Make the world go away
Arlene calling Elvis.... (early 1970)
Make The World Go Away # 1 (take 3)
The Next Step Is Love (take 11 extended)
Walk A Mile In My Shoes (Aug. 11, 1970 M.S)
The Wonder Of You (Aug. 13, 1970 D.S)
Funny How Time Slips Away (take 1)
I Washed My Hands In Muddy Water (take 1)
Love Letters (take 5)
Don't Cry Daddy/ In The Ghetto (Aug. 13, 1970 D.S)
Just Pretend (Aug. 11, 1970 D.S)
When I'm Over You (Take 1 extended)
I Really Don't Want To Know (take 4)
Faded Love # 1 (take 2 extended)
There Goes My Everything (Aug. 11, 1970 M.S)
Make The World Go Away # 2 (Aug. 13, 1970 D.S)
Twenty Days And Twenty Nights (Aug. 12, 1970 M.S)
Faded Love # 2 (take 1 extended)
Tomorrow Never Comes (take 13)
Tomorrow Never Comes (workpart ending, take 1)
The year 1970 was a busy one for Elvis, with a couple of tours, a mammoth studio session in June (plus another in September) and two, month-long, residencies in Las Vegas. Thanks to the incredible work done at American Studios in Memphis and his incendiary return to live performance, both in '69, Elvis found himself back where he belonged, a viable and respected popular artist once again. Sadly, it was not to last.
'Make The World Go Away' is a tidy compendium of some of the better studio cuts from that June '70 session, coupled with live tracks recorded in Vegas that August and first heard (and seen) in 1992's "The Lost Performances" video release. The packaging is first-rate, with appropriate photos and copies of the tape box legends for the shows recorded in Vegas that summer (taken from J.A. Tunzi's "Recording Sessions" book), matching the peerless audio quality. Supposedly the live songs are sourced this time from a laser disc, as opposed to their initial CD issue from video tape on 'The Lost Performances' (DMP - E92); if any of the studio numbers are taken from acetates, this is one hell of a restoration -- they sound pristine.
Of the seven live Aug '70 cuts, "Walk A Mile In My Shoes" is strangely missing the Hank Williams "Men With Broken Hearts" spoken intro (it's on the official 70's box), plus it doesn't quite measure up to what Elvis did with the song in February; though still very enjoyable the tempo is now almost a shuffle beat, the swampy atmosphere lost. The others are fairly representative of the overall integrity Elvis invested his songs with back in 1970, from a brassy "The Wonder Of You" to a passionate, gospel-inspired "Just Pretend." Strangely, "In The Ghetto" and "Don't Cry Daddy," modern classics from the American sessions, are shoved into a medley, soon to disappear from the Presley set list within a year. Did he no longer like what was accomplished there? Additionally, many of these cuts, if one watches the video, reveal an Elvis beginning to get oh-so-slightly bored with the Vegas routine. This boredom would grow as time progressed.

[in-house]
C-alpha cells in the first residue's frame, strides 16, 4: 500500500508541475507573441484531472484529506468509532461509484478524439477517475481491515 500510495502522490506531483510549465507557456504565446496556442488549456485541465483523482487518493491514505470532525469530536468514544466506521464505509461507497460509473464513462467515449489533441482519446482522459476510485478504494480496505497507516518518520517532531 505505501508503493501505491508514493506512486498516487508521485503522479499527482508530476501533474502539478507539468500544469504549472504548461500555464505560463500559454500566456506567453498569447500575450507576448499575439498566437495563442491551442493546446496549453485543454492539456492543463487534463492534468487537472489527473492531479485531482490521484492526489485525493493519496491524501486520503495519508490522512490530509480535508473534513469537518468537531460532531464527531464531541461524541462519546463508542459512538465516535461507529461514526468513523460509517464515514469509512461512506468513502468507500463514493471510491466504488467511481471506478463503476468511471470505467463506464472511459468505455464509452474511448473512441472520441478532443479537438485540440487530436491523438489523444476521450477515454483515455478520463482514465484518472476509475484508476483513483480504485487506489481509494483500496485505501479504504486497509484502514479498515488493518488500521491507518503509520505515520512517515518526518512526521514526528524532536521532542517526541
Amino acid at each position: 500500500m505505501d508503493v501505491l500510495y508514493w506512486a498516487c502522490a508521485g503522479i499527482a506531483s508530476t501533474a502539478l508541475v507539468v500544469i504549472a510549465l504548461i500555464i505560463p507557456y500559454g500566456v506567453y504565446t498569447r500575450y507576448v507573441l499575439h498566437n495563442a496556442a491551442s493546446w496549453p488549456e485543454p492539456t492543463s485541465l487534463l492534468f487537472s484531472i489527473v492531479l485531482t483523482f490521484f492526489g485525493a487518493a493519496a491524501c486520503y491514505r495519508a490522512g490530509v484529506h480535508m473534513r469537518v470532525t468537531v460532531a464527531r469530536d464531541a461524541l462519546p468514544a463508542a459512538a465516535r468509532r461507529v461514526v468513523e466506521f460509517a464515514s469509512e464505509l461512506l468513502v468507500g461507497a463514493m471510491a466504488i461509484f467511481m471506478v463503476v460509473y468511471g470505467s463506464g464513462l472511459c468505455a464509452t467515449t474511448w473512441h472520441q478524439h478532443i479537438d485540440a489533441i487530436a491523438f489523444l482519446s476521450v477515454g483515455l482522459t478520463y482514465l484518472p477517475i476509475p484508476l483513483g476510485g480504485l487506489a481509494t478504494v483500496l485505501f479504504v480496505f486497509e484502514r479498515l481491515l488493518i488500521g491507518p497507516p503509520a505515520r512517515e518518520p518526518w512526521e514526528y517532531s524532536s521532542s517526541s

Overall, the June '70 Nashville studio date regrettably suffers from an inordinate number of lame, MOR ballads supplied by Elvis' increasingly out-of-touch music publishing houses; the items found on 1971's 'Elvis Country' are virtually the only ones that measure up to the standard set in 1969. Presley associate producer Felton Jarvis, from all reports a very nice man, ruined many of the worthy (and no so worthy) takes when he added heavy-handed string and voice overdubs after these sessions. Many tracks lose their core emotional impact with such techniques, which is why so many Elvis fans were stunned when the unadorned performances began to surface in the late seventies.